Working…
ClinicalTrials.gov
ClinicalTrials.gov Menu

Study of Brexpiprazole as Adjunctive Treatment of Sleep Disturbances in Patients With Major Depressive Disorder

The safety and scientific validity of this study is the responsibility of the study sponsor and investigators. Listing a study does not mean it has been evaluated by the U.S. Federal Government. Read our disclaimer for details.
 
ClinicalTrials.gov Identifier: NCT01942733
Recruitment Status : Completed
First Posted : September 16, 2013
Results First Posted : March 1, 2016
Last Update Posted : March 20, 2019
Sponsor:
Information provided by (Responsible Party):
H. Lundbeck A/S

Brief Summary:
To assess effects of brexpiprazole on sleep patterns of depressed patients with sleep disturbances.

Condition or disease Intervention/treatment Phase
Sleep Disturbances Drug: Brexpiprazole Phase 3

Layout table for study information
Study Type : Interventional  (Clinical Trial)
Actual Enrollment : 44 participants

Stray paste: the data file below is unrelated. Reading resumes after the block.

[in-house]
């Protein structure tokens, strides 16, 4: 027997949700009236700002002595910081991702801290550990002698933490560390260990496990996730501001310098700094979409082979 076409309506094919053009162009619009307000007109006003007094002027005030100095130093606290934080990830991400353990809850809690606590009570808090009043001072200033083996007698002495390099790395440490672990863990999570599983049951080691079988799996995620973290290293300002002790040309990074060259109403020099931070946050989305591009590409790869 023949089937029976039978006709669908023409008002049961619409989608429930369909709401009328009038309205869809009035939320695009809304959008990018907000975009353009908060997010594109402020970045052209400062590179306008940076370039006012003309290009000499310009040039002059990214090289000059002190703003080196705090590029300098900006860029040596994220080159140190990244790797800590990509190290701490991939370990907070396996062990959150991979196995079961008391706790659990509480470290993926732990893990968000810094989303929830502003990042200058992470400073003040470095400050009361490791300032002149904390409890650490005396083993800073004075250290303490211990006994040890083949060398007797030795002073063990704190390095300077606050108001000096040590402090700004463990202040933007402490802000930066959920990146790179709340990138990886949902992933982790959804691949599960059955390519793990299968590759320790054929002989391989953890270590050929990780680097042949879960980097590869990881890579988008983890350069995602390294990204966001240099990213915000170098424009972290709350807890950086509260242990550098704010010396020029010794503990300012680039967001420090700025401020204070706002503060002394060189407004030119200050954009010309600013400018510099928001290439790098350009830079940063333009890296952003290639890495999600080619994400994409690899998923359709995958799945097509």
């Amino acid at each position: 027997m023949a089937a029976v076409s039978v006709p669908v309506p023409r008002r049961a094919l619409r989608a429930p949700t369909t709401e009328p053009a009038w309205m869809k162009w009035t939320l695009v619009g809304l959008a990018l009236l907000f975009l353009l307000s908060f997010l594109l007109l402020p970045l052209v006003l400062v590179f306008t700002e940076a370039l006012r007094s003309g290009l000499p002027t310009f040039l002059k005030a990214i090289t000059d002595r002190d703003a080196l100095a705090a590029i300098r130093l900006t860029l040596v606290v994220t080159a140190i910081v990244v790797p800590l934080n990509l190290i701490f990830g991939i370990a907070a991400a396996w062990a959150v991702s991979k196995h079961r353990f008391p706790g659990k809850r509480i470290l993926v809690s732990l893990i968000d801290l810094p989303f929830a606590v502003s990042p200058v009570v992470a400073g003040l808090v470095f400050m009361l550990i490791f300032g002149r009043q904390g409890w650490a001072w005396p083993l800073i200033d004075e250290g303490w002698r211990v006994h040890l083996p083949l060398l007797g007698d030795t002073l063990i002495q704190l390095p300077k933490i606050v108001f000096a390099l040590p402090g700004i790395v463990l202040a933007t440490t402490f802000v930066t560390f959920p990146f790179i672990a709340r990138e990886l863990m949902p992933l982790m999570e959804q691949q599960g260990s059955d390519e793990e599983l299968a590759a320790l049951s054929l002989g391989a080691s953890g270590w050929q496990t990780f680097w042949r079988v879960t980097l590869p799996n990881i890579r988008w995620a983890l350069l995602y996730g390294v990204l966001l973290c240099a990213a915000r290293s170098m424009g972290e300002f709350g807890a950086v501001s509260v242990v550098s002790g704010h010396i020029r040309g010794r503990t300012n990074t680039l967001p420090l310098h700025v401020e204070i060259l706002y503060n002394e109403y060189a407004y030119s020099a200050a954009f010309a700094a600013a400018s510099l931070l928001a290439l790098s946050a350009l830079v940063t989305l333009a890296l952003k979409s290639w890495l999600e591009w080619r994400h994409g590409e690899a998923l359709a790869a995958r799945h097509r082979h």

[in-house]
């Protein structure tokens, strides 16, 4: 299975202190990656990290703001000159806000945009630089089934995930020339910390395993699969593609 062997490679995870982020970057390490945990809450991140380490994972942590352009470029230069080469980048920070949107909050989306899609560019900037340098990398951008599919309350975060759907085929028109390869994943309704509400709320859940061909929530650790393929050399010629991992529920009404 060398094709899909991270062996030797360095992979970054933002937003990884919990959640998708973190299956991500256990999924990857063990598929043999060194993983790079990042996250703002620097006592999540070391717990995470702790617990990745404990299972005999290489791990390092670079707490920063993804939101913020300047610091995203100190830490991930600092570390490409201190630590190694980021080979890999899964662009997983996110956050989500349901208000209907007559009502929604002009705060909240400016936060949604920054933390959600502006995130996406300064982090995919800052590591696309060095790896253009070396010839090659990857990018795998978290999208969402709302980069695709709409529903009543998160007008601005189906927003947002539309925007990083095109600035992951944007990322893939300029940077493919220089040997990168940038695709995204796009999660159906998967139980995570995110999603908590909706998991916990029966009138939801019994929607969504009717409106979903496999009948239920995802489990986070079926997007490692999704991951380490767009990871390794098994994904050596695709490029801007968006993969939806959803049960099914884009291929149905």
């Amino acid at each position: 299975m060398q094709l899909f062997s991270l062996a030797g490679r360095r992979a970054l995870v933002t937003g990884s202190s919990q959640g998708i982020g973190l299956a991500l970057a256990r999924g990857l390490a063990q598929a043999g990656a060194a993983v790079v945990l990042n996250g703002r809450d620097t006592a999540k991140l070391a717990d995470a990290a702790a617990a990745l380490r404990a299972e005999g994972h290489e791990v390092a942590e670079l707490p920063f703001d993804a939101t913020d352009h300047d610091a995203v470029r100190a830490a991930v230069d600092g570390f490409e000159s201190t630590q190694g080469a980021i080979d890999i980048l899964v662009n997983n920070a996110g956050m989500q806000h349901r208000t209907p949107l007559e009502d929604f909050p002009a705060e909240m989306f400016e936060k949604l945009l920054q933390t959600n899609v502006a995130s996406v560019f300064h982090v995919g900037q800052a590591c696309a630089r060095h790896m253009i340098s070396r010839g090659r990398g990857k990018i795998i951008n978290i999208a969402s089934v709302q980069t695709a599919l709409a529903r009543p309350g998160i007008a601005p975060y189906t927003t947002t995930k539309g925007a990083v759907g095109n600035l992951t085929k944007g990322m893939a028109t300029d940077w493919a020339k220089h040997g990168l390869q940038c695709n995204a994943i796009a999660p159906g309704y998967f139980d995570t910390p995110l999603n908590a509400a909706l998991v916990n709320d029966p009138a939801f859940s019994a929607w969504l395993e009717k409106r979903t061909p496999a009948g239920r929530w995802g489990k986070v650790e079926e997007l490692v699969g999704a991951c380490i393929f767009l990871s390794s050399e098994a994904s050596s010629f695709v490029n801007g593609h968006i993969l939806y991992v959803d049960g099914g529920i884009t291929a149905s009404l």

Intervention Model: Single Group Assignment
Masking: None (Open Label)
Primary Purpose: Treatment
Official Title: Interventional, Open-label, Flexible-dose, Exploratory Study of Brexpiprazole as Adjunctive Treatment of Sleep Disturbances in Patients With Major Depressive Disorder
Study Start Date : September 2013
Actual Primary Completion Date : August 2014
Actual Study Completion Date : August 2014

Resource links provided by the National Library of Medicine

MedlinePlus related topics: Sleep Disorders

Arm Intervention/treatment
Experimental: Brexpiprazole
Brexpiprazole adjunct to open-label treatment with a commercially available antidepressant treatment (ADT)
Drug: Brexpiprazole
2-3 mg/day, once daily, tablets, for oral use. The patients received 1mg/day brexpiprazole during Week 1 and 2mg/day during Week 2 (up-titration) and from Weeks 3 to 6 they received 3mg/day; depending on tolerability the dose could be reduced to 2mg/day based on the investigator's judgment.




Primary Outcome Measures :
  1. Changes From Baseline to Week 8 on Sleep Quality as Assessed by Polysomnographic Recorded (PSG) Parameters [ Time Frame: Baseline and Week 8 ]
    The key PSG parameters assessed were the latency to persistent sleep (PSG LPS), sleep onset latency (PSG SOL), wake-time after sleep onset (PSG WASO), total sleep time (PSG TST), number of awakenings (PSG NAW), and sleep efficiency (PSG SE). The results for PSG LPS, PSG SOL, PSG WASO, and PSG TST are presented separately from the PSG NAW, and from the PSG SE due to the different units of measurement involved. As this was an open-label exploratory study, all outcomes should be considered as exploratory outcomes.